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Dave Barr was named Wolves assistant coach July 25 and has been preparing to work alongside head coach Bob Nardella for the 2023-24 season. Barr played 614 games in the NHL before joining the coaching ranks, including with five NHL teams.

How did you end up joining the Wolves?

“As soon as I saw the job and it was going to be with Bob and that it was just essentially he and I, I knew it was going to be a very rewarding job.

Here’s a funny thing: From all my years with the Houston Aeros, I absolutely hated the Chicago Wolves. The six years I was there, we did not like the Wolves and they didn’t like us. Both of us had good teams all the time. So, I was like, ‘OK, well, maybe I’ll join the enemy.’ ”

Your experience stands out. How will that be a benefit behind the Wolves bench?

“I’ve done a lot. I’ve run power plays and penalty kills, been a head coach, coached internationally and played for 16 years with different organizations. So, I’ve kind of experienced everything.

When I got to talking with Bob, we got along personally very well and I think professionally we’ll be very good for each other.

I’m going to be working with the defense, which is a great way for me to learn again. I have worked with defenses before, using them in game situations, but I haven’t done it for a while.

I’m just looking forward to coming to Chicago and hopefully helping us win a bunch of games.”

How would you describe your coaching style?

“Aggressive. Let’s force teams to make plays they don’t want to make.

I’m going to be running the penalty kill this season and my thoughts are, ‘what does the power play hate?’ Power plays hate pressure. So, let’s pressure them.

I’d rather be an aggressive coach than a passive coach and I think Bob thinks along the same ways.”

The roster will be a mix of young players and veterans. How do you balance working with each?

“That’s a great question. When you’re talking to players, whether it’s a 22-year-old or a 32-year-old, there should be a lot of respect for them and from where they came. It’s understanding how they got to this point and understanding what their expectations are for this season and maybe the rest of their careers.

And then hopefully having them understand that we want to do what it takes to win games. So, we have to put them in the best position to be the best players for us.”

Do you take away something from each stop in your career?

“For sure. I think everybody does by watching other players do this or that. I remember my first year as a pro watching other pros play the game and I was like, ‘holy cow, they make it look so easy.’ So you learn from everybody.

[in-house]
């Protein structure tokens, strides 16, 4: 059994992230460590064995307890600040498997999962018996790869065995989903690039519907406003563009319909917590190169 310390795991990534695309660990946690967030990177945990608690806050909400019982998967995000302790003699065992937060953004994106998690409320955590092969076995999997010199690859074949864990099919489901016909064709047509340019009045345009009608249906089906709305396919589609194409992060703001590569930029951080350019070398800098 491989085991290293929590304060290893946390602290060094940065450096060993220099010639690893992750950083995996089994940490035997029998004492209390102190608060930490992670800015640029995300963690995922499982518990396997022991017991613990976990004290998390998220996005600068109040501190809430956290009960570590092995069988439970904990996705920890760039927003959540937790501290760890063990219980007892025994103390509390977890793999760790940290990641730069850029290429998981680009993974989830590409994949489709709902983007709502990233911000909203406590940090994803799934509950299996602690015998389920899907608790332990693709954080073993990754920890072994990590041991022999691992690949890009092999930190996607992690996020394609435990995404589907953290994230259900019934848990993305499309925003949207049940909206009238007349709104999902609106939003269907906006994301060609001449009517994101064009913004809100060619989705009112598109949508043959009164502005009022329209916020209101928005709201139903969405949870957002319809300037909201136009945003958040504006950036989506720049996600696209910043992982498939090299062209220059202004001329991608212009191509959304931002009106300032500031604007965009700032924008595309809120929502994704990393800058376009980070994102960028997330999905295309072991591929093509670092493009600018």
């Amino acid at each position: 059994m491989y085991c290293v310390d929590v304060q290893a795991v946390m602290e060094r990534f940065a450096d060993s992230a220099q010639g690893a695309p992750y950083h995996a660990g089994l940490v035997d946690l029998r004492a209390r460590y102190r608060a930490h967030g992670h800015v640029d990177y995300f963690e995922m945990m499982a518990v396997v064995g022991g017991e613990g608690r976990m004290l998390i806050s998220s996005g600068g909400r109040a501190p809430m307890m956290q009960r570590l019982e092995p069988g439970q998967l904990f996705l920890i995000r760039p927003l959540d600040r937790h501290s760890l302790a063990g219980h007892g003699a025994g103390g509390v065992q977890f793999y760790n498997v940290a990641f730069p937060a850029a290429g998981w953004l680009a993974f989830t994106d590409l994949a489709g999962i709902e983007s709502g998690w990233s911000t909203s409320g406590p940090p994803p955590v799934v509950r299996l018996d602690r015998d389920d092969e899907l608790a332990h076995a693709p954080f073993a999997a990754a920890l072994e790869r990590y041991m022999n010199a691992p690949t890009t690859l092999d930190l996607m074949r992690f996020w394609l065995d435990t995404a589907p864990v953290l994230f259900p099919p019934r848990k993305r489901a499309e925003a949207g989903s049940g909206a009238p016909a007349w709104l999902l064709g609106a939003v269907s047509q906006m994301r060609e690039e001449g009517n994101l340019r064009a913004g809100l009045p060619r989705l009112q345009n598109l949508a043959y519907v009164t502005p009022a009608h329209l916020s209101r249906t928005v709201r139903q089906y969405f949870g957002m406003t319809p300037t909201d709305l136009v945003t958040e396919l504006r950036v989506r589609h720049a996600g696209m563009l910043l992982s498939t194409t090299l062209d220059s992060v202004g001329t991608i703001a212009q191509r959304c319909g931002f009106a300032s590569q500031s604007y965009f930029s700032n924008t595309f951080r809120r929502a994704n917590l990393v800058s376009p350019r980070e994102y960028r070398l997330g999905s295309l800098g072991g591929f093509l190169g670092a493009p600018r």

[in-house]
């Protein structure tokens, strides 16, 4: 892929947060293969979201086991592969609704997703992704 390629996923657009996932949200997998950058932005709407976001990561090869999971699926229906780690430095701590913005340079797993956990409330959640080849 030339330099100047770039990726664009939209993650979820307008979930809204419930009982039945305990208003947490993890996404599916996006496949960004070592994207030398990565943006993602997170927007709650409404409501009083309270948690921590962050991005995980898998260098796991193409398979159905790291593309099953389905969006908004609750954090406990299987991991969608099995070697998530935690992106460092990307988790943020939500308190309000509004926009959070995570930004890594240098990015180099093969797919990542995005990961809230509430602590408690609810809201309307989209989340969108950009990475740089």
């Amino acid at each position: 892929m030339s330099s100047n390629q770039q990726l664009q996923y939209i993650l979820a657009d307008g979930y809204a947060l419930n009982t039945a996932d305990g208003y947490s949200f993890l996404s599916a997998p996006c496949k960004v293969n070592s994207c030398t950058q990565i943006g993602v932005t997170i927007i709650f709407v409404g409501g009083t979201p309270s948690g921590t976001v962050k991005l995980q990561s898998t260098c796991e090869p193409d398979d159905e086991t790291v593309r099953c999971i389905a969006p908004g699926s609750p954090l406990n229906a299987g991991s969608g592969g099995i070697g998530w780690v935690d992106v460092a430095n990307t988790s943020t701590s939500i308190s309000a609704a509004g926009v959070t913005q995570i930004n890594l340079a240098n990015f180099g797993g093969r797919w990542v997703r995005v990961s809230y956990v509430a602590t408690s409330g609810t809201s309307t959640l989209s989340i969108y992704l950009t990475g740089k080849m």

You’re always learning and getting better. I’m 62-years old and I’m excited to be a ‘D’ coach this year.”

There’s a huge turnover on the roster from last season. Is that a good thing for a coach joining the organization or would you rather have some more continuity?

“Continuity helps, but after a month the guys will get to know each other personally and they’ll get to know what Bob is trying to ask of them.

Bob knows the players better than I do and it takes a while to understand, ‘OK, this guy is really good in this situation and he’s not as good in this situation.’ Obviously, it’s our job to help them become better in those situations.

At the same time, everybody’s got their strengths and that’s going to take a while to learn. We play two exhibition games so we have to learn a lot about our players real quick.

There’s a lot of learning and within roughly a month or so we’ll have a lot of the bugs out and we’ll have figured it out.”

You’ve touched on this a bit, but what makes a good coach?

“Well, there is a little difference between the head coach and the assistant. The assistant for the most part is not really the disciplinarian but if a guy is not working hard, I might be going up to him in a game saying, “hey, we’re going to have you sit here for a little bit until you get going.

“Communication is huge and being honest with them. If you sit a guy, but you don’t tell why you’re sitting him, you’re not doing yourself or him any favors. Because then he’s thinking, ‘why am I sitting? Is it because of that last shift? Was it because of the last game?’

Players respect honesty. Even if they maybe don’t like the answer, at least they know that’s why they’re in the situation they’re in.”

It’s about having them understand that we care about them. And you really have to care. You can’t pretend.”

What do you like to do when you’re not working?

“I’m a trail runner. I do not run on roads so I have to find some trails to run on somewhere near.”